Medication-induced acute angle-closure glaucoma: a case study

By Allister Howie | Volume 5, Issue 1 2015

Acute angle-closure glaucoma, is an uncommon condition. It is an emergency associated with the potential for significant vision loss and unilateral blindness if not diagnosed and treated promptly. This case describes a classic presentation of angle-closure glaucoma, highlighting the potential of certain medications to precipitate acute angle-closure glaucoma in at-risk individuals. Although the incidence is […]  Read More →

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End-of-life issues in the emergency department

By Clinton Ellis | Volume 4, Issue 2 2014

In AMSJ Vol. 3, Issue 2, Michael Li provided an insightful and personal dissertation on the futility of medical treatments and the potential of students to relate to and support patients and their families. [1] Li’s article captures one of the most confronting situations faced by all health professionals, in acknowledging the futility of aiming […]  Read More →

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International medical electives: time for a rethink?

By Foong Yi Chao | Volume 4, Issue 2 2014

International medical electives (IMEs) are rapidly growing in popularity. A recent study by Law and colleagues [1] conducted across Australia reported that 53% of graduate entry program students and 35% of high school entry students undertook IMEs, of which just over half were in developing countries. In some medical schools the majority of students head […]  Read More →

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Burdens lifted, hopes restored

By | Volume 3, Issue 2 2012

During the summer break of our third year of medicine at the University of Tasmania, we decided to embark on an elective at Padhar in India. The country of India fascinated us as an opportunity to experience a very different health care system and to learn more about the Indian culture. Padhar is a small […]  Read More →

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Student-led malaria projects – can they be effective?

By Benjamin Wood & Siak Lee | Volume 3, Issue 2 2012

Introduction In this article we give an account of establishing a sustainable project in Uganda. We describe our experiences, both positive and negative, and discuss how such endeavours are beneficial to both students and universities. The substantial work contributed by an increasing group of students at our university and around Australia demonstrates an increasing push […]  Read More →

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Medical students in the clinical environment

By Foong Yi Chao | Volume 3, Issue 2 2012

Introduction It is common amongst medical students to feel apprehension and uncertainty in the clinical environment. It can be a daunting setting, where medical students can sometimes feel as if they are firmly rooted to the bottom of the pecking order. However, there are many ways medical students can contribute to their respective healthcare teams. […]  Read More →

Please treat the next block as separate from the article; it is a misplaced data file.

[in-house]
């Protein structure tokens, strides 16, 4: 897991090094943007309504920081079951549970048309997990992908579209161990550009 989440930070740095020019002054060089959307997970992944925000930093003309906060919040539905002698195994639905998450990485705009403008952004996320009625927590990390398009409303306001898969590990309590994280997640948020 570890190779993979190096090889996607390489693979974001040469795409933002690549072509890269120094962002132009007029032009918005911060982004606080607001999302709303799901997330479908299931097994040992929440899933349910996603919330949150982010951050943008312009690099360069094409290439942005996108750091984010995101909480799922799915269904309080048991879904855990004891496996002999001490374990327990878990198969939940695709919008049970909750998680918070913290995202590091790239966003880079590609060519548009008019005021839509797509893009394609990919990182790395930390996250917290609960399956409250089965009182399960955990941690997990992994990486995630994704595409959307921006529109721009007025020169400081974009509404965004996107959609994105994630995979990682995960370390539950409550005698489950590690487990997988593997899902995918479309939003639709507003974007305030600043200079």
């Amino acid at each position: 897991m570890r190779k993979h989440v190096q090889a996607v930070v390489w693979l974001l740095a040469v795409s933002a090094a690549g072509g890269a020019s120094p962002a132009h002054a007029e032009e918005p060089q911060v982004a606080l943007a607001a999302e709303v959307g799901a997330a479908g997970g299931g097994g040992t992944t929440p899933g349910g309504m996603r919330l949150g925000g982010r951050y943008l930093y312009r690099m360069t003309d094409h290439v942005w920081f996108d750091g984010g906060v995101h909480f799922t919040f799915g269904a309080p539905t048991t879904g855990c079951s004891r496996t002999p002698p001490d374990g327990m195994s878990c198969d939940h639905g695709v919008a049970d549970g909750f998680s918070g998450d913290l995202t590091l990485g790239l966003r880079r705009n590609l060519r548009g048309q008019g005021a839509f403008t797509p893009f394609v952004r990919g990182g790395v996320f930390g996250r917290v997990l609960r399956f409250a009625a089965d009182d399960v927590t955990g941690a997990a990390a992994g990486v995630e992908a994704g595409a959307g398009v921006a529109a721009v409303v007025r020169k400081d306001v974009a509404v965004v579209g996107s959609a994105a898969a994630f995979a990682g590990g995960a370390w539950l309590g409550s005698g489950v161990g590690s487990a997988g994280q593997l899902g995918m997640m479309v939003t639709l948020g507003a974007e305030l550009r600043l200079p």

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Immunology beyond a textbook: Psychoneuroimmunology and its clinical relevance for psychological stress and depression

By Adrian Lee | Volume 3, Issue 1 2012

Our medical studies encompass many areas of medical science, and immunology is an example of just one. Traditionally, we have been taught that our immune system exists to protect us from pathogens; however, in recent years, this romantic view of the immune system has been challenged and it is now well recognised that it is […]  Read More →

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On the nature of the alcohol-based hand rub and its use for hand hygiene in medicine and healthcare

By Adrian Lee | Volume 2, Issue 1 2011

Abstract Hand hygiene (HH) is today recognised as being the most important factor in preventing the spread of infections; however, adequate compliance with this remains unacceptably low amongst healthcare workers (HCWs). One of the leading products in the push for successful HH is the alcohol-based hand rub (ABHR), which currently exists as a ubiquitous item […]  Read More →

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The good, the bad and the ugly of mobile phone use in clinical practice

By Chrisovalantis Tsimiklis | Volume 2, Issue 1 2011

Act 1 Scene: at the bedside Enter stage: registrar, intern, medical student, Mrs. Thompson Registrar: “Hi Mrs. Thompson, how are you travelling?” Mrs. Thompson: “Not too well dear, I’ve had a pounding headache since last night.” Registrar: “Really? Well you are recovering from a stroke, but I wonder if we have overlooked something. Maybe we […]  Read More →

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‘Bull-dogging’ for the RACP exams

By Dr. Katherine Ngo | Volume 2, Issue 1 2011

The Royal Australasian College of Physicians’ (RACP) Clinical Examination takes a full day and for medical registrars is the barrier between basic and advanced training, including subspecialty training. My experience was as an ‘examination assistant’ (or ‘bulldog’ in colloquial terms) for the candidates. I had been on my general medicine rotation and the consultant of […]  Read More →

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